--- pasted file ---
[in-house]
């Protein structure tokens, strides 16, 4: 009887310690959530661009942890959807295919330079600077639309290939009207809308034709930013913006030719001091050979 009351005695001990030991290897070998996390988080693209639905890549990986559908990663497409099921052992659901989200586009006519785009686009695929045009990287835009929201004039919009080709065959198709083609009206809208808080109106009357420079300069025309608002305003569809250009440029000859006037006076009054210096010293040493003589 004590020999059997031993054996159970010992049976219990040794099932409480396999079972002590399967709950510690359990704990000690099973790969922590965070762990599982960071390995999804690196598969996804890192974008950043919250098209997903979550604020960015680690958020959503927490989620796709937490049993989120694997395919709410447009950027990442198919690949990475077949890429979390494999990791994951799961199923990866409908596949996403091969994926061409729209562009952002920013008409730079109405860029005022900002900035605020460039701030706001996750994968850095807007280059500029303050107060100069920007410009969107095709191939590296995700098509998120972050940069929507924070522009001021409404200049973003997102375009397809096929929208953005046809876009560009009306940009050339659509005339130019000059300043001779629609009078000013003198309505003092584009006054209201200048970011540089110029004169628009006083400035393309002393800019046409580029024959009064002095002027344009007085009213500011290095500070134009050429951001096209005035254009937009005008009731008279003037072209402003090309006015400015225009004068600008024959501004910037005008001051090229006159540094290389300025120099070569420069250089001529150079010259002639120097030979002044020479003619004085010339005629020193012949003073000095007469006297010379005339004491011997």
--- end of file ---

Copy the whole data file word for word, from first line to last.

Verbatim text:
[in-house]
């Protein structure tokens, strides 16, 4: 009887310690959530661009942890959807295919330079600077639309290939009207809308034709930013913006030719001091050979 009351005695001990030991290897070998996390988080693209639905890549990986559908990663497409099921052992659901989200586009006519785009686009695929045009990287835009929201004039919009080709065959198709083609009206809208808080109106009357420079300069025309608002305003569809250009440029000859006037006076009054210096010293040493003589 004590020999059997031993054996159970010992049976219990040794099932409480396999079972002590399967709950510690359990704990000690099973790969922590965070762990599982960071390995999804690196598969996804890192974008950043919250098209997903979550604020960015680690958020959503927490989620796709937490049993989120694997395919709410447009950027990442198919690949990475077949890429979390494999990791994951799961199923990866409908596949996403091969994926061409729209562009952002920013008409730079109405860029005022900002900035605020460039701030706001996750994968850095807007280059500029303050107060100069920007410009969107095709191939590296995700098509998120972050940069929507924070522009001021409404200049973003997102375009397809096929929208953005046809876009560009009306940009050339659509005339130019000059300043001779629609009078000013003198309505003092584009006054209201200048970011540089110029004169628009006083400035393309002393800019046409580029024959009064002095002027344009007085009213500011290095500070134009050429951001096209005035254009937009005008009731008279003037072209402003090309006015400015225009004068600008024959501004910037005008001051090229006159540094290389300025120099070569420069250089001529150079010259002639120097030979002044020479003619004085010339005629020193012949003073000095007469006297010379005339004491011997």